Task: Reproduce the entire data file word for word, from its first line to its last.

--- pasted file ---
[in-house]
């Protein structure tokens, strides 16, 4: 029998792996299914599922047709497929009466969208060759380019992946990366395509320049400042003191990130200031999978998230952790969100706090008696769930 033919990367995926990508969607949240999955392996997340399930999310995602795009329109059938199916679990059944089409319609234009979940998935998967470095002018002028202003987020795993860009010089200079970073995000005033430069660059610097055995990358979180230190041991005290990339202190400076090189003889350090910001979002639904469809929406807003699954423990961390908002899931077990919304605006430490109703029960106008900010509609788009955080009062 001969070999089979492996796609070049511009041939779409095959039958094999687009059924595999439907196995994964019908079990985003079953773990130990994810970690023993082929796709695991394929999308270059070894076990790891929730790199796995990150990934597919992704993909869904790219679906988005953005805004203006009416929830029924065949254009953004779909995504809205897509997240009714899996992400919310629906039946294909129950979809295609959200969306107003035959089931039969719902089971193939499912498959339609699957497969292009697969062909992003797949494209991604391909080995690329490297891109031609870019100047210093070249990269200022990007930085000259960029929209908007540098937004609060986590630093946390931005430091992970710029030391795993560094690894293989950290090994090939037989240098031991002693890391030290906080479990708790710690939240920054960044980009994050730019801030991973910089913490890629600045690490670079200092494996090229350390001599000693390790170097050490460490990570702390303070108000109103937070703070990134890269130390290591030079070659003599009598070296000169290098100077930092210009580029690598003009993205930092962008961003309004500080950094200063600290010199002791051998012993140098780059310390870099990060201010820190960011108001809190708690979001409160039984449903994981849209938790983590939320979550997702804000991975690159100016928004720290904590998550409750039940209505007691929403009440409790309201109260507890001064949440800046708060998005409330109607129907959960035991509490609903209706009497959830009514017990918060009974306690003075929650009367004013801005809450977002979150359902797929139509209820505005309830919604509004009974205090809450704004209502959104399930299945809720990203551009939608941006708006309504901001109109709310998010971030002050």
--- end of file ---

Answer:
[in-house]
């Protein structure tokens, strides 16, 4: 029998792996299914599922047709497929009466969208060759380019992946990366395509320049400042003191990130200031999978998230952790969100706090008696769930 033919990367995926990508969607949240999955392996997340399930999310995602795009329109059938199916679990059944089409319609234009979940998935998967470095002018002028202003987020795993860009010089200079970073995000005033430069660059610097055995990358979180230190041991005290990339202190400076090189003889350090910001979002639904469809929406807003699954423990961390908002899931077990919304605006430490109703029960106008900010509609788009955080009062 001969070999089979492996796609070049511009041939779409095959039958094999687009059924595999439907196995994964019908079990985003079953773990130990994810970690023993082929796709695991394929999308270059070894076990790891929730790199796995990150990934597919992704993909869904790219679906988005953005805004203006009416929830029924065949254009953004779909995504809205897509997240009714899996992400919310629906039946294909129950979809295609959200969306107003035959089931039969719902089971193939499912498959339609699957497969292009697969062909992003797949494209991604391909080995690329490297891109031609870019100047210093070249990269200022990007930085000259960029929209908007540098937004609060986590630093946390931005430091992970710029030391795993560094690894293989950290090994090939037989240098031991002693890391030290906080479990708790710690939240920054960044980009994050730019801030991973910089913490890629600045690490670079200092494996090229350390001599000693390790170097050490460490990570702390303070108000109103937070703070990134890269130390290591030079070659003599009598070296000169290098100077930092210009580029690598003009993205930092962008961003309004500080950094200063600290010199002791051998012993140098780059310390870099990060201010820190960011108001809190708690979001409160039984449903994981849209938790983590939320979550997702804000991975690159100016928004720290904590998550409750039940209505007691929403009440409790309201109260507890001064949440800046708060998005409330109607129907959960035991509490609903209706009497959830009514017990918060009974306690003075929650009367004013801005809450977002979150359902797929139509209820505005309830919604509004009974205090809450704004209502959104399930299945809720990203551009939608941006708006309504901001109109709310998010971030002050």